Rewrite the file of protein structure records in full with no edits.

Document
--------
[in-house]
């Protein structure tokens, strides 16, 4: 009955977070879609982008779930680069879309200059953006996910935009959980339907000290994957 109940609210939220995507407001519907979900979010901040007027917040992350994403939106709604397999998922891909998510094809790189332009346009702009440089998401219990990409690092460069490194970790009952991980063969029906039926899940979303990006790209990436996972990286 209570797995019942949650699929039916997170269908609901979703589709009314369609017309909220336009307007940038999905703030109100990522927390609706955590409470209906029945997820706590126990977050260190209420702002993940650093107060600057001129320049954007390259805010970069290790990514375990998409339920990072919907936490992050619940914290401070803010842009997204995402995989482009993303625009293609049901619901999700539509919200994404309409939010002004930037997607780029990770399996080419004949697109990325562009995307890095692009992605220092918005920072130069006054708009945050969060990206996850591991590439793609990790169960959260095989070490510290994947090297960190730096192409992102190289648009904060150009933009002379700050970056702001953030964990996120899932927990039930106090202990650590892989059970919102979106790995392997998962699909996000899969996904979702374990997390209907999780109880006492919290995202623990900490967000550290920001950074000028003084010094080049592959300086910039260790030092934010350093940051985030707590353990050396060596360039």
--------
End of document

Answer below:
[in-house]
């Protein structure tokens, strides 16, 4: 009955977070879609982008779930680069879309200059953006996910935009959980339907000290994957 109940609210939220995507407001519907979900979010901040007027917040992350994403939106709604397999998922891909998510094809790189332009346009702009440089998401219990990409690092460069490194970790009952991980063969029906039926899940979303990006790209990436996972990286 209570797995019942949650699929039916997170269908609901979703589709009314369609017309909220336009307007940038999905703030109100990522927390609706955590409470209906029945997820706590126990977050260190209420702002993940650093107060600057001129320049954007390259805010970069290790990514375990998409339920990072919907936490992050619940914290401070803010842009997204995402995989482009993303625009293609049901619901999700539509919200994404309409939010002004930037997607780029990770399996080419004949697109990325562009995307890095692009992605220092918005920072130069006054708009945050969060990206996850591991590439793609990790169960959260095989070490510290994947090297960190730096192409992102190289648009904060150009933009002379700050970056702001953030964990996120899932927990039930106090202990650590892989059970919102979106790995392997998962699909996000899969996904979702374990997390209907999780109880006492919290995202623990900490967000550290920001950074000028003084010094080049592959300086910039260790030092934010350093940051985030707590353990050396060596360039």